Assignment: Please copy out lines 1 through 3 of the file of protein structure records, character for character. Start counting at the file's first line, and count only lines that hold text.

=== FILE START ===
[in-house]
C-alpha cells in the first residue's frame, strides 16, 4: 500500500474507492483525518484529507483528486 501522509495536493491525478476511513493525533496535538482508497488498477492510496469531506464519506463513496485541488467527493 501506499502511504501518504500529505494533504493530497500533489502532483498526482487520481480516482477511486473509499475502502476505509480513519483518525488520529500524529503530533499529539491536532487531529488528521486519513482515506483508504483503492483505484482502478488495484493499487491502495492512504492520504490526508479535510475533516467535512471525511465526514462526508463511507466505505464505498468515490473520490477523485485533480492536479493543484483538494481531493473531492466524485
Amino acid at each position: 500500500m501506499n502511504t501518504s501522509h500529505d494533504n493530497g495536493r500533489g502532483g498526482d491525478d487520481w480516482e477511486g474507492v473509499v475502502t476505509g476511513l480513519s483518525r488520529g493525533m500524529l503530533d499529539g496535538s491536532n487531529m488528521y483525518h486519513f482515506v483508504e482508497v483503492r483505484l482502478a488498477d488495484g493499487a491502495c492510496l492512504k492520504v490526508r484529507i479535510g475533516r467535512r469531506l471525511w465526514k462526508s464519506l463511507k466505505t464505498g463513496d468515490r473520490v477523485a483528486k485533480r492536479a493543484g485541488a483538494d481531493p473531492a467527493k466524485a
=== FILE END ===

[in-house]
C-alpha cells in the first residue's frame, strides 16, 4: 500500500474507492483525518484529507483528486 501522509495536493491525478476511513493525533496535538482508497488498477492510496469531506464519506463513496485541488467527493 501506499502511504501518504500529505494533504493530497500533489502532483498526482487520481480516482477511486473509499475502502476505509480513519483518525488520529500524529503530533499529539491536532487531529488528521486519513482515506483508504483503492483505484482502478488495484493499487491502495492512504492520504490526508479535510475533516467535512471525511465526514462526508463511507466505505464505498468515490473520490477523485485533480492536479493543484483538494481531493473531492466524485
Amino acid at each position: 500500500m501506499n502511504t501518504s501522509h500529505d494533504n493530497g495536493r500533489g502532483g498526482d491525478d487520481w480516482e477511486g474507492v473509499v475502502t476505509g476511513l480513519s483518525r488520529g493525533m500524529l503530533d499529539g496535538s491536532n487531529m488528521y483525518h486519513f482515506v483508504e482508497v483503492r483505484l482502478a488498477d488495484g493499487a491502495c492510496l492512504k492520504v490526508r484529507i479535510g475533516r467535512r469531506l471525511w465526514k462526508s464519506l463511507k466505505t464505498g463513496d468515490r473520490v477523485a483528486k485533480r492536479a493543484g485541488a483538494d481531493p473531492a467527493k466524485a